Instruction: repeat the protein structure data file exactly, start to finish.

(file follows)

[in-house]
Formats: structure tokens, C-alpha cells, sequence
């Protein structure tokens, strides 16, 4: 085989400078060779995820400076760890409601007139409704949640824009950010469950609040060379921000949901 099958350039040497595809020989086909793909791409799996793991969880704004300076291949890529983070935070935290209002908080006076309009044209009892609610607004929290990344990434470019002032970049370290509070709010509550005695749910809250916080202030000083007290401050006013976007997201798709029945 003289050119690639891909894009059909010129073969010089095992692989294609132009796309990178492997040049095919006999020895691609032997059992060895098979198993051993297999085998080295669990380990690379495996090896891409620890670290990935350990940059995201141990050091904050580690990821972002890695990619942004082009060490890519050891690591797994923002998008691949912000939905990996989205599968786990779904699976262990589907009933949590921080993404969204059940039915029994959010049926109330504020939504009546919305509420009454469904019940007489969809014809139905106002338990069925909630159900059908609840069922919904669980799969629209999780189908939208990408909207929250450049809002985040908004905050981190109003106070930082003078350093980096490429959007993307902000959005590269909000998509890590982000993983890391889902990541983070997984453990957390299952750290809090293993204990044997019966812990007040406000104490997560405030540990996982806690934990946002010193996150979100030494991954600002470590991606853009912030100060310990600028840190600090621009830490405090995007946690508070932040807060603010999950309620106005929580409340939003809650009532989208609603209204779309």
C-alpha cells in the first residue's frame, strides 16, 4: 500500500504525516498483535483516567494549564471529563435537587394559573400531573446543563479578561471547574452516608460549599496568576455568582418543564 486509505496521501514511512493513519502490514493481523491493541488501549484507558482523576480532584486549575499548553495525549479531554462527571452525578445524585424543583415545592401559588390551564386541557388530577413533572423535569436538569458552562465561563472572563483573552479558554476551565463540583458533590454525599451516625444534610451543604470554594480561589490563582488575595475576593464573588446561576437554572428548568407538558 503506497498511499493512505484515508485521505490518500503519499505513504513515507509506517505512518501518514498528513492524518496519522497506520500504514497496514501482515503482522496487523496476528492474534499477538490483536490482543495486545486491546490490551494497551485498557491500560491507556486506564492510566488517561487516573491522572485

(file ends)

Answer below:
[in-house]
Formats: structure tokens, C-alpha cells, sequence
């Protein structure tokens, strides 16, 4: 085989400078060779995820400076760890409601007139409704949640824009950010469950609040060379921000949901 099958350039040497595809020989086909793909791409799996793991969880704004300076291949890529983070935070935290209002908080006076309009044209009892609610607004929290990344990434470019002032970049370290509070709010509550005695749910809250916080202030000083007290401050006013976007997201798709029945 003289050119690639891909894009059909010129073969010089095992692989294609132009796309990178492997040049095919006999020895691609032997059992060895098979198993051993297999085998080295669990380990690379495996090896891409620890670290990935350990940059995201141990050091904050580690990821972002890695990619942004082009060490890519050891690591797994923002998008691949912000939905990996989205599968786990779904699976262990589907009933949590921080993404969204059940039915029994959010049926109330504020939504009546919305509420009454469904019940007489969809014809139905106002338990069925909630159900059908609840069922919904669980799969629209999780189908939208990408909207929250450049809002985040908004905050981190109003106070930082003078350093980096490429959007993307902000959005590269909000998509890590982000993983890391889902990541983070997984453990957390299952750290809090293993204990044997019966812990007040406000104490997560405030540990996982806690934990946002010193996150979100030494991954600002470590991606853009912030100060310990600028840190600090621009830490405090995007946690508070932040807060603010999950309620106005929580409340939003809650009532989208609603209204779309």
C-alpha cells in the first residue's frame, strides 16, 4: 500500500504525516498483535483516567494549564471529563435537587394559573400531573446543563479578561471547574452516608460549599496568576455568582418543564 486509505496521501514511512493513519502490514493481523491493541488501549484507558482523576480532584486549575499548553495525549479531554462527571452525578445524585424543583415545592401559588390551564386541557388530577413533572423535569436538569458552562465561563472572563483573552479558554476551565463540583458533590454525599451516625444534610451543604470554594480561589490563582488575595475576593464573588446561576437554572428548568407538558 503506497498511499493512505484515508485521505490518500503519499505513504513515507509506517505512518501518514498528513492524518496519522497506520500504514497496514501482515503482522496487523496476528492474534499477538490483536490482543495486545486491546490490551494497551485498557491500560491507556486506564492510566488517561487516573491522572485